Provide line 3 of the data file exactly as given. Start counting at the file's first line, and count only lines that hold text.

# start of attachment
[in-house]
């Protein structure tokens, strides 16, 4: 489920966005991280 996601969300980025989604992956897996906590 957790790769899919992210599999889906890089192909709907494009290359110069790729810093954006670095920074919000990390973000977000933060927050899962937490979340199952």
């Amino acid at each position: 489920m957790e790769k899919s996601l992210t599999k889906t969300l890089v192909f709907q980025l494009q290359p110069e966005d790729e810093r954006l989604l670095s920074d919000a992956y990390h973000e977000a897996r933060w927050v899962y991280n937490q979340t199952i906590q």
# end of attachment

């Amino acid at each position: 489920m957790e790769k899919s996601l992210t599999k889906t969300l890089v192909f709907q980025l494009q290359p110069e966005d790729e810093r954006l989604l670095s920074d919000a992956y990390h973000e977000a897996r933060w927050v899962y991280n937490q979340t199952i906590q």